A good day begins with a proper and healthy breakfast. A piece of wisdom already espoused by my grandmother, and I continue to trust in it to this day. Is there anything cosier than getting up early in the morning and sitting under the sun, watching the world wake up and already going over the forthcoming day in your head? And so, I’m sitting at the breakfast terrace of my hotel in Bad Gastein on this wonderful summer day, admiring the beauty of the surrounding mountains, watching the people with the colourful backpacks embarking on their journeys and rejoicing in finally being able to be here again. There are really many wonderful places in our beautiful Alpine region, but this place has a very special kind of magic. Is it the incredible location at a steep cliff, the dramatic mountains all around us, the wonderful hotels and guest houses, which continue to tell stories from the days of a long-forgotten empire, or is it the constantly audible waterfall that crashes and roars right through the centre of the town? Perhaps it’s a blend of all of these factors, but the water definitely seems to play a crucial role in all of them. And it’s precisely this is the role that I want to explore further today.
“Flying Waters” high up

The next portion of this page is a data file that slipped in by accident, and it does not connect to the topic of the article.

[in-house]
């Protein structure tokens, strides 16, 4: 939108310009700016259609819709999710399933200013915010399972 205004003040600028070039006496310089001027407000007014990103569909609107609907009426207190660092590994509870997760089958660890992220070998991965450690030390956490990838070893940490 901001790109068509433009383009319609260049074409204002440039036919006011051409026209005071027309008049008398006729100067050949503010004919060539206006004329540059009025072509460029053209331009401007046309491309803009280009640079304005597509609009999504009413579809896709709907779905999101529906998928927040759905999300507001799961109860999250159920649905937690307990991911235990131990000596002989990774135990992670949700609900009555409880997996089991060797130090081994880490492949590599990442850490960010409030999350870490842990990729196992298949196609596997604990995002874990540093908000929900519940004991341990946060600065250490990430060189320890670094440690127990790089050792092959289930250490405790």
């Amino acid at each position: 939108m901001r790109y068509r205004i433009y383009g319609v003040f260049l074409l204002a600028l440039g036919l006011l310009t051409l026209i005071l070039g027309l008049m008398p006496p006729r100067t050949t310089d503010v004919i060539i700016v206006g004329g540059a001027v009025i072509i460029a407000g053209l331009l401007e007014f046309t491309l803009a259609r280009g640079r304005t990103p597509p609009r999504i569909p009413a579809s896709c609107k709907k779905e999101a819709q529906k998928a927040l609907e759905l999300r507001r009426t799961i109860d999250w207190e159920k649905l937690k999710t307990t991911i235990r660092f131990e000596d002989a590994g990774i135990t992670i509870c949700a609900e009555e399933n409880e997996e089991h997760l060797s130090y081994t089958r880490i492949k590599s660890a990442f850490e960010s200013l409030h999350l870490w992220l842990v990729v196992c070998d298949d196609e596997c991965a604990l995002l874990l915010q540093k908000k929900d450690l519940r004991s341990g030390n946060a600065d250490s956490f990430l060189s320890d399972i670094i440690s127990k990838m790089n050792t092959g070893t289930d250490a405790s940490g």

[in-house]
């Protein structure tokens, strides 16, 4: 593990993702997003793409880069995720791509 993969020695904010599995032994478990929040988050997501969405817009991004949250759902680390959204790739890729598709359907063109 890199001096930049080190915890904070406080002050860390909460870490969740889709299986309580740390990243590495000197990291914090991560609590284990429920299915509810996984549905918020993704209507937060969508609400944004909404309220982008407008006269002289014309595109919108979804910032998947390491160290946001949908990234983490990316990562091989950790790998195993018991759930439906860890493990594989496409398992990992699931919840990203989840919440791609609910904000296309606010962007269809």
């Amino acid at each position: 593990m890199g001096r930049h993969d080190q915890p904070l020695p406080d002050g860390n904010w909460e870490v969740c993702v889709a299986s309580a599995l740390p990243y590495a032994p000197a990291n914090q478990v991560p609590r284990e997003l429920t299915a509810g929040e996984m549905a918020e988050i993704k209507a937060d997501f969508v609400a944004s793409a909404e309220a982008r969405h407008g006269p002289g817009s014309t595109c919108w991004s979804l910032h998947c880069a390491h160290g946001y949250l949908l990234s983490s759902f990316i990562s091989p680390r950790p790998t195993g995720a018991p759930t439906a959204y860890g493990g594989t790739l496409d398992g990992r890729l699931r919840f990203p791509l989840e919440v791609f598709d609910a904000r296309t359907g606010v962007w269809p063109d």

The first steps of any hiking expedition are always the best for me. And they’re also the ones you will remember for the longest time. They are the ones you will draw precious energy from as soon as everyday life kicks back in and you keep looking back at the wonderful holidays spent in SalzburgerLand. Today’s first steps lead me away from my hotel to the town centre of Bad Gastein. But I don’t get very far, as a rope, strung up high above the canyon and waterfall, grabs my attention. “Flying Waters” is written on a sign at the end of the steel rope, promising a way to experience Gastein’s spectacular nature and the architecture from a bird’s-eye view. Well, let’s go then! A lack of courage was never an issue for me, so why not fly from one side of the valley to the other instead of walking! Admittedly, I do get a little tense as I’m strapped in the seat and the friendly instructor explains the key points of riding across the canyon with the wire rope. A quick push and off I go. Wow! What a view; what an experience! I slowly hover above the canyon. First I look at the steeply descending forest, the river, until the waterfall is, with all its glory, finally right in front of me. Well, underneath me. I am completely overwhelmed by the experience and can’t even decide what to look at first. The fun ends as quickly as it started and I’m already relieved of my seatbelt, still filled to the brim with adrenaline, as I finally stand on firm ground again. What an amazing experience!